Simon Tam is owner of Last Stop Booking and author of How to Get Sponsorships and Endorsements. Simon’s writing on music and marketing can be found at He is on Twitter @SimonTheTam 

Reader Comments (6)

This is interesting and I'm glad you're writing about this topic. The conundrum of how emerging bands can acquire fans is what led us (Music Xray) to embark on a one year development cycle for our new Fan Match service, which we rolled out in beta last week.

We saw all these bands buying fake Twitter followers, ghost Facebook likes and YouTube views. In most cases, the purpose was to impress a real potential fan or an industry professional with their supposed "traction". So, it turned out the real problem was how to get attention. Most bands believe (rightly or wrongly) that if they could just get the attention of potential fans in their target audience, those potential fans would become actual fans. So, what you end up having are tons of bands out there creating a lot of "check us out" noise. Potential fans eventually just tune it all out; which just exacerbates the problem of not being able to get the attention of potential fans.

We thought it would be really cool if a band could easily and quickly test their theory; i.e. know if they're as good as they think they are. If you could expose a band to an engaged group of listeners from among the band's target audience and none of them became actual fans (defined as subscribing to the band's email list), the band might have to face a hard truth about themselves. If they did acquire fans after such an exercise, they would get the validation they're seeking while actually acquiring fans.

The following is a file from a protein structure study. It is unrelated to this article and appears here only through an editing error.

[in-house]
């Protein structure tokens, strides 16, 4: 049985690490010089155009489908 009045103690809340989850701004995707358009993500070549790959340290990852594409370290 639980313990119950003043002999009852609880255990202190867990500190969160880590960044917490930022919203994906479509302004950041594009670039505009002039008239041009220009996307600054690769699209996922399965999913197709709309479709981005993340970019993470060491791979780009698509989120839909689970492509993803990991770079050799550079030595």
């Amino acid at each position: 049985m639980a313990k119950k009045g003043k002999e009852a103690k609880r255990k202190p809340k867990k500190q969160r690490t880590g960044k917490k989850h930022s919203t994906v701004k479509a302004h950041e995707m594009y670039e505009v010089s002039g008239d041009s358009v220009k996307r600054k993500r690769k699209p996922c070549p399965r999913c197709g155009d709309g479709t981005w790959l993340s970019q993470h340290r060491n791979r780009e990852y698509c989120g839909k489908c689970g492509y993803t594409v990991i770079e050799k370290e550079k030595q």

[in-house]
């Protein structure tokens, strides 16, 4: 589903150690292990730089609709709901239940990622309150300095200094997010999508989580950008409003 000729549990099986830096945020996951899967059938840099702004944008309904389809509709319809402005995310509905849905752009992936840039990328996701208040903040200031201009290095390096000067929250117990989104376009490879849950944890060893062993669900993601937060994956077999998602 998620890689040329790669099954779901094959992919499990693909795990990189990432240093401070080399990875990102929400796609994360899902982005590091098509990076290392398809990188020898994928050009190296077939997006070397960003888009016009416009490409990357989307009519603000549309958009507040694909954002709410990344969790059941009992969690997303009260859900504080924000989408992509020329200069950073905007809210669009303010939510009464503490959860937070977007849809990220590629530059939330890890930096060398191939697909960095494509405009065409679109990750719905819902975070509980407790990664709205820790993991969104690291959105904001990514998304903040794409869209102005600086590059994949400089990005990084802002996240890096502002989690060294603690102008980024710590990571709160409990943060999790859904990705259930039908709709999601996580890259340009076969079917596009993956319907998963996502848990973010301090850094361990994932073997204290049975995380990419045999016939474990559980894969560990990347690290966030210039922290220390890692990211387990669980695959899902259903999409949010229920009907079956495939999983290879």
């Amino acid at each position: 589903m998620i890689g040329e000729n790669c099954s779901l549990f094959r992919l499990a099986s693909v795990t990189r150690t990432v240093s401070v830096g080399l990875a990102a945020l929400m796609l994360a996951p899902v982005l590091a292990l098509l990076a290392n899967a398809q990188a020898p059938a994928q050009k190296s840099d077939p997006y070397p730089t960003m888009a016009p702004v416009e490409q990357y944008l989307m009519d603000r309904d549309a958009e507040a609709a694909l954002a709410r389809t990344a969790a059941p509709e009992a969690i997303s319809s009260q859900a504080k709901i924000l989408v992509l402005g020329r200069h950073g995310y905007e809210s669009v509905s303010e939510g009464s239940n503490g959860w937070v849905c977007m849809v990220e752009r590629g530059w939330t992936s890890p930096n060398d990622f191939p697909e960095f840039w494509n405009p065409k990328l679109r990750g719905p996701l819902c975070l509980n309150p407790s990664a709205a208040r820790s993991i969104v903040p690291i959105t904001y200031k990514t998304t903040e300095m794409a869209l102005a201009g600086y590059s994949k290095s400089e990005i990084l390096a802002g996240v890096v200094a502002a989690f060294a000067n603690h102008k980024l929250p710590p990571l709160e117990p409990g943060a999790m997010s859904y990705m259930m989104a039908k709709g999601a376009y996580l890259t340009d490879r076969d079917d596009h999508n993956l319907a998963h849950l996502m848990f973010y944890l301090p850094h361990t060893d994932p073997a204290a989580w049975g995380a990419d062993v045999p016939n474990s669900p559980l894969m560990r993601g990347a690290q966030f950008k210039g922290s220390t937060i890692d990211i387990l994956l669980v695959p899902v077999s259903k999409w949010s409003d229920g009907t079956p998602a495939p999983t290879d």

But again, the problem was the same; how to get the attention of potential fans and turn them into engaged listeners in the first place.

But then it dawned on us. For a couple years, we'd been experimenting with a service that enabled bands to conduct focus groups. But it was a laboratory. We began asking ourselves if we could tweak the service a bit and move it into the real world. What if the money bands were spending buying fake followers could be used to buy the attention of a real, targeted potential fan - as in "we'll pay you to listen. If you like us, become our fan. If you don't, thanks for listening anyway."

The more real fans a band could acquire per dollar spent, the more compelling they would be proving themselves to be. If a band spent some money and acquired no fans (or few fans), they'd be proven not to be very compelling.

Fan Match is still in beta but so far, it has been exceeding our expectations. In the first 24 hours after launch, bands had acquired over 1,000 new fans with Fan Match. Real fans with real email addresses and real interest in discovering new music.

We're still working through some rough edges but the product works like this:

September 17 | Unregistered CommenterMike McCready

Hi Mike,